At this time of year, a lot of us think about students – especially if we have school-aged children, or we follow college football. I actually think (and write and talk) about students year-round, but from an affordable housing regulatory perspective.
Most affordable housing programs now have student eligibility restrictions; most have regulatory guidance that deals with student income; and there are a lot of housing practitioners who often confuse the two. If you fall into this category, then this article is for you.
The Low Income Housing Tax Credit program has always had student restrictions as part of its eligibility criteria. The basic premise is that a household consisting entirely of full-time students will be ineligible for occupancy at a tax credit property unless it meets one or more of the five exceptions to the rule, which generally make allowances for non-traditional student households. HUD project-based programs, along with the HOME program and Rural Development programs, also have student eligibility restrictions that differ from those applicable to LIHTC. If you have subsidy-layering, or blending of these programs at a single property, then you will need to make sure that all applicable student eligibility requirements are met before student income is even considered. Keeping this in mind should help keep the requirements for the two separated in your thoughts about them. Think: Student eligibility comes first!
On the income side of things, there are two issues addressed in HUD Handbook 4350.3 REV-1 that we have to be mindful of relating to student income. The first is where HUD directs that only the first $480 of employment income for dependent full-time students age 18 or older be counted. This is really an issue that has more relevance for HUD programs where a dependent allowance, or deduction, of $480 would then be taken to reduce the family’s Annual Household Income by the same amount counted for the student. Since the tax credit and HOME regulations do not include allowances for adjusted income calculations like the HUD programs and RD do, then we simply count $480 for those programs and leave it at that.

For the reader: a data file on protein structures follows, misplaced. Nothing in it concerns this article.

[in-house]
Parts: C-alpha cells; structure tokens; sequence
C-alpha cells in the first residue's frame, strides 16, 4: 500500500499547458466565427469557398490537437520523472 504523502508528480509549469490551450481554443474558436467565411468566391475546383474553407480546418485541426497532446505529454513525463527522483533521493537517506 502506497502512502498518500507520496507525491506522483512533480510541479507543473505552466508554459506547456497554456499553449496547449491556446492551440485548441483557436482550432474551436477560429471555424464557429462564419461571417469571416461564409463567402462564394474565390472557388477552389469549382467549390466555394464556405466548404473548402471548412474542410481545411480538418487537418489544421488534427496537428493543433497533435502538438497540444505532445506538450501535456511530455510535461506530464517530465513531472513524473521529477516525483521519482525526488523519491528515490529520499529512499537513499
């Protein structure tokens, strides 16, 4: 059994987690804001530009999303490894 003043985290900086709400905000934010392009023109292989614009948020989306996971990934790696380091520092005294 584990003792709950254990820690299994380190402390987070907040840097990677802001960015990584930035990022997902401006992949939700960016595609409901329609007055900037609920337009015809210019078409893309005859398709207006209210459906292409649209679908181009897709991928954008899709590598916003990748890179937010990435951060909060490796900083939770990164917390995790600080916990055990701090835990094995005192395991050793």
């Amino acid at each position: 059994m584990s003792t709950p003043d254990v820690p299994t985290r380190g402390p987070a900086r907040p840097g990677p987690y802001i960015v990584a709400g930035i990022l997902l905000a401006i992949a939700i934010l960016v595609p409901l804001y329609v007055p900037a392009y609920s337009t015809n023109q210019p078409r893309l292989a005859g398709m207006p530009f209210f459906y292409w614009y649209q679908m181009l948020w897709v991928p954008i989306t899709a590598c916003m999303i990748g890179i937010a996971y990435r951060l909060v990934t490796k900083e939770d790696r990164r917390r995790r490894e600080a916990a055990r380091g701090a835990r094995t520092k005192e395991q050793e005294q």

The other income issue for students that causes even more confusion is whether or not to count student financial assistance as income. In Paragraph 5-6E, Educational Scholarships or Grants, on page 5-11 in the 4350.3, owners/agents are directed to subtract tuition from financial aid and count whatever is remaining as income for the Section 8 program (with two exceptions). For all other HUD programs covered by the Handbook, no student financial assistance is counted. The IRS has clarified that at LIHTC properties, the only time you would use the Section 8 formula for student aid is when the tenants are also receiving Section 8 assistance. Otherwise, student financial aid should be excluded from income. (Neither HOME or RD specifically address this issue in their guidance, so my advice would be to check with your Participating Jurisdiction (PJ) for HOME or your state or local field office for RD to get their advice on how you should handle it for those programs.)
The bottom line is, again, that student eligibility comes before student income issues are addressed. I certainly hope this helps clarify the matter and enables you to keep all of your ducks on the same page!